Overview: No artistic abilities are required for this quick activity regardless of whether it is a stand-alone activity or unit starter. Context and communication styles will definitely be part of the wrap-up discussion and students will want to practice their ability to provide detail and listen critically well after this activity ends.
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- Students will need a piece of paper and a writing utensil. (Colored pencils will add complexity to the activity.) This page gives you some ideas of potential images you can describe if you do this as a stand-alone activity.
- If doing this activity virtually, teachers will need a platform for students to record themselves via audio or video and a mechanism for students to post these recordings. (Flipgrid will allow for both.)
- Teachers will need the discussion questions and the follow-up notes. (Provided below)
- Students will identify challenges and solutions when communicating about and describing visual imagery.
- Students will improve their ability to be thoughtful active listeners and effective communicators
By the end of the activity, students will be able to…
- Describe the importance of clear communication in a variety of circumstances.
- Recognize that there are various communication styles and that an individual’s background may impact how they communicate.
- The goal of the activity is for students to understand what can happen when speakers and listeners are unable to communicate effectively.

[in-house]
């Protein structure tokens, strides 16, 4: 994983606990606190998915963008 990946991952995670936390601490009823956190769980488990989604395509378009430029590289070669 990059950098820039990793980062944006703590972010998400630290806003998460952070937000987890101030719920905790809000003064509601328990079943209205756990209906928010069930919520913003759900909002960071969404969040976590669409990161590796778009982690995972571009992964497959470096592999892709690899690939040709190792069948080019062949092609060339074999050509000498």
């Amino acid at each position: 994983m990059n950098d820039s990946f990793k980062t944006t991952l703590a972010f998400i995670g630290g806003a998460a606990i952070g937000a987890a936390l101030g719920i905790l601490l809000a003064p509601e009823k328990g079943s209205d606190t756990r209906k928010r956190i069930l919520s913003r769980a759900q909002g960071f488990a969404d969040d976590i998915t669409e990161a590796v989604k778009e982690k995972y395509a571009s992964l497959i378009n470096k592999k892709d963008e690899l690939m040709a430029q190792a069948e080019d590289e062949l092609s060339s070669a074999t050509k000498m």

- Have students draw or create an image. Images can be an original idea and/or related to the content area.
- Have students act as the ‘speaker’ and record themselves describing the image via your preferred educational tech platform/tool. (Consider a platform like Flipgrid so classmates can watch, comment & display their iteration of the image after listening. Students can also use a voice memo on their phones and upload the file to a platform like Padlet.)
- Note: Remind students that they should NOT show their image or drawing nor give any visual cues. The purpose of the activity is for students to act as ‘Listeners’ to another ‘Speaker”, practice their listening and critical thinking skills, and try to recreate the drawing/image based on the ‘Speakers’ description.
- Post the pre-recorded descriptions on your preferred educational tech platform/tool. (See tech ideas in #3 above.)
- Assign students the role of ‘Listener’ and pair them up with another classmates’ recording.
- Inform students that the goal is for each ‘Listener’ to reproduce the image as described by the ‘Speaker’.
- Have ‘Listeners’ post the image their work on the assigned online learning platform.
- Once all ‘Listeners’ have shared and compared their work, then have ‘Speakers’ share the images they described.
- Lead students in the discussion.
- Debrief the activity with the Discussion and Follow-up.
- As the Speaker, how did it feel to describe the image without being able to share the image/give visual clues?
- As the Listener, what strategies did you use to do the task?
- As the Listener, how did it feel to do the task without any visual clues, getting any feedback nor being able to ask clarifying questions?
- How does your image compare to the image the Speaker described?
- How does the Speaker’s image compare to their description of it?
- What similarities or differences did you notice about other Listeners’ images?
- If you were to do this task again, what might you do differently?
- How did one-sided communication (i.e. ‘Listeners’ were unable to ask questions and get feedback) impact your ability to succeed with this task?
- What additional strategies could Speakers use to help Listeners better understand descriptions and meaning?